Data is the same way, but with numbers and different mathematical models for analysis. I myself am just starting out as a data analyst, so while I found the projects extremely interesting and relevant, my brain cells looked like this during the discussion on the methodology: 

Nevertheless, I found myself enjoying and learning so much about data science and its applications, and I would love to share these with you. Don’t worry if you need more help with the technical aspects because so do I, but here we are, trying to learn together. So here is my summary of the projects from the perspective of a philosophy major and a Data Analytics Bootcamp graduate. 

The projects below are from Data Science Fellowship Cohort 10 Fellows.

Group 1- Chavez, Gilay, Alawi, Nuqui, Tulsa 

Have you ever been stuck in traffic and imagined all the other productive things you could have been doing? Such as working for a living? Or petting your favorite furry animal? On net, the economic productivity loss totals Php 4.3 billion. Group 1 may have a solution to make that commute more tolerable and efficient. Their capstone project titled Data-Driven Insights for Local Government Traffic Management attempts to create more efficient pathways to alleviate traffic congestion. This can be done through the use of a dashboard to map out possible pain points in routes that lead to congestion due to the influx of vehicles.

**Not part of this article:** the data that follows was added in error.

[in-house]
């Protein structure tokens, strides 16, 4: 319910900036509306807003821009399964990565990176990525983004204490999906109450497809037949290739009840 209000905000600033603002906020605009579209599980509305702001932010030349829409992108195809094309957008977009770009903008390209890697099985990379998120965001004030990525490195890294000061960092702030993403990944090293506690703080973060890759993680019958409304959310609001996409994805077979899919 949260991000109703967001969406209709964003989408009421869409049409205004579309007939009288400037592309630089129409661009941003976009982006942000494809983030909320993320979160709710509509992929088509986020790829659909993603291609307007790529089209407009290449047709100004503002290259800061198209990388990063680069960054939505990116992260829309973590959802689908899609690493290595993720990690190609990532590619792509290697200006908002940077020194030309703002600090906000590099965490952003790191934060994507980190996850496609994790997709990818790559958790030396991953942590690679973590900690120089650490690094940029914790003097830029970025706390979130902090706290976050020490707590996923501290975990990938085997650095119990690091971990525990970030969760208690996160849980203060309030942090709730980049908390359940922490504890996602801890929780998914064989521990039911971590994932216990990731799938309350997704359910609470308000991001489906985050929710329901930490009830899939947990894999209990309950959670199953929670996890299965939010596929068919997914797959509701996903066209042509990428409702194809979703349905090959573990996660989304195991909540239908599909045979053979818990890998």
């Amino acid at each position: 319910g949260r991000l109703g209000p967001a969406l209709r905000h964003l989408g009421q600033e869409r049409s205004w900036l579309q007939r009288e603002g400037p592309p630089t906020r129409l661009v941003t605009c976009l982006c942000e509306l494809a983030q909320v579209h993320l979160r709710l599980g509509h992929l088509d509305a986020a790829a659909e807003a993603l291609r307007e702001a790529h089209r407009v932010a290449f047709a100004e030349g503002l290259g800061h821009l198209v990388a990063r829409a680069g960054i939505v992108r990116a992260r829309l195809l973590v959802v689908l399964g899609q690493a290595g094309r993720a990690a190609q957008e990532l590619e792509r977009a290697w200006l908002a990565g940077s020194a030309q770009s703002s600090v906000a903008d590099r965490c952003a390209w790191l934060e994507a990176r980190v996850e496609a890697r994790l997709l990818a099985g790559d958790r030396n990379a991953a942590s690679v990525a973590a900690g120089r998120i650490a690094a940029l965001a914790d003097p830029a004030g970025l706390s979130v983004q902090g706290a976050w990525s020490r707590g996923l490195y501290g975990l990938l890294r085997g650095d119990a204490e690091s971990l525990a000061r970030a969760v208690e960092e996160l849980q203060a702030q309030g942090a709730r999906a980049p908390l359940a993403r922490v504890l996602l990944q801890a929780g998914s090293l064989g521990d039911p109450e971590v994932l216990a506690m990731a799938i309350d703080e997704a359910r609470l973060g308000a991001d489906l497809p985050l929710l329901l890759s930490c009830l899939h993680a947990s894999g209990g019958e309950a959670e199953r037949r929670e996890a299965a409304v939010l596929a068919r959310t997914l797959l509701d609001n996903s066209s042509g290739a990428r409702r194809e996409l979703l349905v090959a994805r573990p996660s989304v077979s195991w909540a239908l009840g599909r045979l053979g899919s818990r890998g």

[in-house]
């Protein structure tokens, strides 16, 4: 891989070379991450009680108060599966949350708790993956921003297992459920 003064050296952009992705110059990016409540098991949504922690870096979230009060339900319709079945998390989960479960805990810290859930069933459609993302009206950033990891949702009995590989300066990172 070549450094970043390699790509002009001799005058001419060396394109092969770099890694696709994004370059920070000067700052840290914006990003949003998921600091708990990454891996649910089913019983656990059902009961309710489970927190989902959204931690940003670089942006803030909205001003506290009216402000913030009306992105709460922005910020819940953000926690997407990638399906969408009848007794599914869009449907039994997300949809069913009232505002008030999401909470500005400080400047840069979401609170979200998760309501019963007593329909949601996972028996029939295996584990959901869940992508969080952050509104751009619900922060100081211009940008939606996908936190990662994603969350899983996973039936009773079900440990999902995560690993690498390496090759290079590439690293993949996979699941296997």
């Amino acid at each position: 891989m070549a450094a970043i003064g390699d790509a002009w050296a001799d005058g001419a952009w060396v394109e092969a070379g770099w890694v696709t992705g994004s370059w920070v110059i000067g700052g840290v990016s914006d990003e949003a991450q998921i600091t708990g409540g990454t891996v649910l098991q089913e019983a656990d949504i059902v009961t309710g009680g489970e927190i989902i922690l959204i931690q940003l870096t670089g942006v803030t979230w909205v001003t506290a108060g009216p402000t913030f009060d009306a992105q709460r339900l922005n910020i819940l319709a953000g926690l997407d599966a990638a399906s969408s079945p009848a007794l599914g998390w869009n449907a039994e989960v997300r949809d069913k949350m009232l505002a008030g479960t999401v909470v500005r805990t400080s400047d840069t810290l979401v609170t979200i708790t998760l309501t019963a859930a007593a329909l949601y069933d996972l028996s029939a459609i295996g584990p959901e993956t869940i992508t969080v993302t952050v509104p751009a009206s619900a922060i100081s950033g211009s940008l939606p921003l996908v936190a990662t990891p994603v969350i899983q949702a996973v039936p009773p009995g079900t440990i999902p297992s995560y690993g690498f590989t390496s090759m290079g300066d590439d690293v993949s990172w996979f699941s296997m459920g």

Key Insights 
  • Traffic congestion leads to a large loss of economic productivity. 
  • This can be alleviated by mapping out more efficient routes that can avoid overuse hence leaving more space for vehicles to maneuver. 

Group 2 - Bien Aculan, Iggy Franco, Rex Feuntes, Keith Yadao

This group’s project titled “Risk Forecast from Projected Precipitation in Manila in 2023” featured flood prediction and seasonal patterns to better prepare local government units to evacuate or be more aware of nearby places of interest in case of emergencies. The capstone project created a dashboard with different districts showing important landmarks such as hospitals and shelters near the area.

Key Insights 
  • Data tools can be used to create predictive models for relevant events e.g. floods 
  • These models can be used in conjunction with local government units for implementation.

Group 3 - Mike Arosolon, JA Chua, Andre Dometita, Chris Pantoja, and Tristan Tiu